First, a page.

You are here

Evans-Webber House

-A A +A
1882. 213 N. Broad St.

Broad Street, one of Salem's prestigious residential streets, displays an assortment of architectural styles. Small-sized yet architecturally grand, this brick house built for businessman and farmer John M. Evans is one of the region's best examples of Second Empire. Its mansard roof and tower covered with patterned slate shingles are augmented by arched and oval-shaped windows, hood moldings, and bracketed cornices. An ornate Italianate entrance porch marks the center of the symmetrical facade. A recent addition to the rear of the main block echoes the form of the original house but employs large expanses of glass in south-facing walls. Next to it at 223 N. Broad, the brick Greek Revival Strouse-Rice House built in 1867 was monumentalized c. 1910 with a colossal Corinthian portico, a one-story wraparound Ionic porch, and a centered balcony.

Writing Credits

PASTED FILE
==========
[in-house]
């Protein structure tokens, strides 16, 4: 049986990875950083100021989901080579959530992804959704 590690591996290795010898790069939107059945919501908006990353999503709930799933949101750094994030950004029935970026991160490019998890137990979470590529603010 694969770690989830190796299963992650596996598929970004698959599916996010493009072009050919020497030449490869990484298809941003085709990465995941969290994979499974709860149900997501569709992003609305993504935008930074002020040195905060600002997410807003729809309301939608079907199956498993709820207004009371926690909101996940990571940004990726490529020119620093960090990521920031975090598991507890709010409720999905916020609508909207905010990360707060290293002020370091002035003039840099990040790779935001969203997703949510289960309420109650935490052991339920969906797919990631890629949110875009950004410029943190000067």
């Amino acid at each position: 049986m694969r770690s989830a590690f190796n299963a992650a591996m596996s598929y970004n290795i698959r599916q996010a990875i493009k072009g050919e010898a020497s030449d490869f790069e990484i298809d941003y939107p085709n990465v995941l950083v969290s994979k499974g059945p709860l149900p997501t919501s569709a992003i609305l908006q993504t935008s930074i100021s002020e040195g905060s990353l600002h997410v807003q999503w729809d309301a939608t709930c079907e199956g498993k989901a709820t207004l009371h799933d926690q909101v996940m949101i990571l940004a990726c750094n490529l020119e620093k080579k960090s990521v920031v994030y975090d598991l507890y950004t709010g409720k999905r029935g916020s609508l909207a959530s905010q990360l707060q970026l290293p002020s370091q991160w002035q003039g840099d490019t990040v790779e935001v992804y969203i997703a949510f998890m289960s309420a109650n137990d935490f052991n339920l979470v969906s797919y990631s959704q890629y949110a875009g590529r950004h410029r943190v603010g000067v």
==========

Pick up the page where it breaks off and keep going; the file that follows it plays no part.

Author: 
Anne Carter Lee
×

Data

What's Nearby

Citation

Anne Carter Lee, "Evans-Webber House", [Salem, Virginia], SAH Archipedia, eds. Gabrielle Esperdy and Karen Kingsley, Charlottesville: UVaP, 2012—, http://sah-archipedia.org/buildings/VA-02-RK6.

Print Source

Cover: Buildings of Virginia vol 2

Buildings of Virginia: Valley, Piedmont, Southside, and Southwest, Anne Carter Lee and contributors. Charlottesville: University of Virginia Press, 2015, 404-405.

If SAH Archipedia has been useful to you, please consider supporting it.

SAH Archipedia tells the story of the United States through its buildings, landscapes, and cities. This freely available resource empowers the public with authoritative knowledge that deepens their understanding and appreciation of the built environment. But the Society of Architectural Historians, which created SAH Archipedia with University of Virginia Press, needs your support to maintain the high-caliber research, writing, photography, cartography, editing, design, and programming that make SAH Archipedia a trusted online resource available to all who value the history of place, heritage tourism, and learning.

, ,